How Long Does a Ticket Stay on Your Record in Texas?

How Long Do Texas Traffic Tickets Stay on Your Record?

Blue and red lights flashing behind your car are never a good indication. A traffic citation in Texas remains on your driving record for three years following the conviction. Along with the violation record, the points linked with the ticket are also kept for three years. Most drivers will pay up to $200 in fines and court costs for a traffic ticket, but that is likely not the end of additional taxes or surcharges. Certain offenses result in larger fines.

Misdemeanor Citations

If you have been issued a citation for a misdemeanor traffic offense such as driving with a suspended license (DWLS), hit and run or reckless driving, it is important to understand the consequences of your potential conviction. Depending on the severity of the charge, you may face steep fines, probation, jail time, a suspended license, or even an SR-22 insurance requirement. To ensure you are equipped with all the information you need to make an informed decision in court, don’t hesitate to seek legal counsel before your court date. Doing so will give you the best chance of minimizing the impact these charges might have on your future.

Felony Citations

If you’ve been charged with a felony traffic offense, it’s essential to seek legal counsel immediately. Consequences of these charges can range from a one-year license revocation to serving time in jail or prison. Common felony traffic offenses include hit-and-run injury, vehicular assault, and vehicular homicide. Each charge carries its own potential punishments and should be taken seriously as soon as you are informed of the charges. To ensure that your rights are properly defended, consult a qualified attorney who can provide legal insight and advice throughout the process.

How traffic tickets impact your driving record

When you receive a traffic ticket, whether it’s for speeding, running a red light, or any other traffic violation, it is recorded on your driving record. This record is maintained by the Texas Department of Public Safety (DPS) and can be accessed by law enforcement officers, insurance companies, and potential employers.

Speeding tickets

The duration that a traffic ticket stays on your record depends on the severity of the offense. For minor violations, such as a speeding ticket, the ticket can remain on your record for three years from the date of conviction. This means that during this period, the ticket will be visible to anyone who checks your driving record.

DUI or reckless driving

However, more serious offenses can have a longer-lasting impact. For example, if you receive a ticket for driving under the influence (DUI) or reckless driving, it can stay on your record for up to ten years. These types of offenses are considered major violations and are viewed very seriously by authorities.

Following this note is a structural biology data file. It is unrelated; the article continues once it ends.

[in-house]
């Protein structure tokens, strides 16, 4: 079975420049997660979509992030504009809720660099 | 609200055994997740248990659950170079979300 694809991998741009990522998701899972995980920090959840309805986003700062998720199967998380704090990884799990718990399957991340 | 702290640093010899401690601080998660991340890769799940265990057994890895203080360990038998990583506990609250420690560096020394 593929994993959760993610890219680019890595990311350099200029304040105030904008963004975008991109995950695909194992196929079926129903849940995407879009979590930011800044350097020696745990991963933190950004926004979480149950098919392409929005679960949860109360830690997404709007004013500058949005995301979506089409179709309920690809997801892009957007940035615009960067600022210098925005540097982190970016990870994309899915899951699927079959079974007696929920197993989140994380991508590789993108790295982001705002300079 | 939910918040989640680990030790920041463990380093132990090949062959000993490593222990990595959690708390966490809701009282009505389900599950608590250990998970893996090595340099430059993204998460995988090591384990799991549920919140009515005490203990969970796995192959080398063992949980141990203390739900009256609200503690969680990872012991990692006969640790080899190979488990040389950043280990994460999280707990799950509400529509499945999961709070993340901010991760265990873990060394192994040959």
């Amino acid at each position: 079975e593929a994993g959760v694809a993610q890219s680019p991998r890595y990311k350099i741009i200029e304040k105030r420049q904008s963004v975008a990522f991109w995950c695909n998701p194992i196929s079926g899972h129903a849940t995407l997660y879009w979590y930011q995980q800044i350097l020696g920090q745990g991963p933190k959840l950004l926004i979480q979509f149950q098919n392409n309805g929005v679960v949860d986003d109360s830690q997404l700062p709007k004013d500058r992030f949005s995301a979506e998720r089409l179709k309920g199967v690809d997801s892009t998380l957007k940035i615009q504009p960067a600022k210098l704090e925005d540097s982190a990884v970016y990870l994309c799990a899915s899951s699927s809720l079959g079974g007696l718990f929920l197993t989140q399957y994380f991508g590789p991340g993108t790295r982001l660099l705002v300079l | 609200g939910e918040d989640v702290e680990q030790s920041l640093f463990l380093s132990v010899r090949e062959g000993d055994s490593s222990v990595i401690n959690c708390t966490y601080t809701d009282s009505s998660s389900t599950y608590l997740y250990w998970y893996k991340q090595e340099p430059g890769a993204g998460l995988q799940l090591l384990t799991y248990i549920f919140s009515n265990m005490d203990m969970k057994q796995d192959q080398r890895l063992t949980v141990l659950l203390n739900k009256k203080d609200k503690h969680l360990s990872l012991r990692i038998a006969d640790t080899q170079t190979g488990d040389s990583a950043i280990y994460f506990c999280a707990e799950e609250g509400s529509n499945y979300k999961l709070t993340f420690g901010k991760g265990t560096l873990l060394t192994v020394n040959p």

Higher insurance rates

Expect to pay more for auto insurance coverage if you have traffic fines on your record. Many moving offenses in Texas will cause insurance rates to climb by 15% or more.

Annual Car Insurance Cost Impact by Speeding Ticket
Annual Car Insurance Cost Impact for Speeding Tickets; chart via

Having traffic tickets on your record can result in various consequences. Firstly, your car insurance rates may increase significantly. Insurance companies consider drivers with a history of traffic violations to be at higher risk, and as a result, they charge higher premiums. Additionally, accumulating multiple tickets can lead to the suspension or revocation of your driver’s license.

Surcharge Assessment (Repealed)

The Texas Department of Public Safety (DPS) charged drivers surcharges depending on traffic violations. This surcharge was based on either a conviction or points. Moving infractions, such as speeding, were punishable by two points per conviction. If the offenses resulted in a collision, however, three points were deducted.

Drivers with six or more points on their record faced an annual fee. If the driver did not earn any additional points within a year, one point was deducted from the total.

If a driver is convicted of any of the following charges, there are no points assessed, per se:

  • Driving under the influence
  • Driving without a license
  • Driving with an invalid license
  • Driving without insurance

Instead, the individual must pay an annual surcharge for three years beginning with the date of conviction. If you choose, you can pay the three-year extra all at once.

Traffic Ticket Warrants in Texas

You may have many questions if you have received a traffic ticket warrant in Texas. What effect will it have on your record? How much money will you have to pay? Will it have an impact on your job applications or insurance rates? The answers to these questions will be determined by how you reply to the warrant.

Defense lawyers understand the consequences of a Texas traffic ticket warrant, both now and in the future. They are here to offer you the counsel and vigorous representation you require to safeguard your rights.

Traffic Ticket Plea Agreements

A driver in traffic court may enter a guilty, not guilty, or no contest plea. Pleading guilty or no contest will almost certainly result in the payment of fines and points for the ticket. The infraction is recorded on your driving record.

The driver must appear in front of the traffic court judge if he or she pleads not guilty. The driver must give evidence that they did not commit the alleged motor vehicle infraction. It is better to enter a not-guilty plea after consulting with a traffic ticket attorney.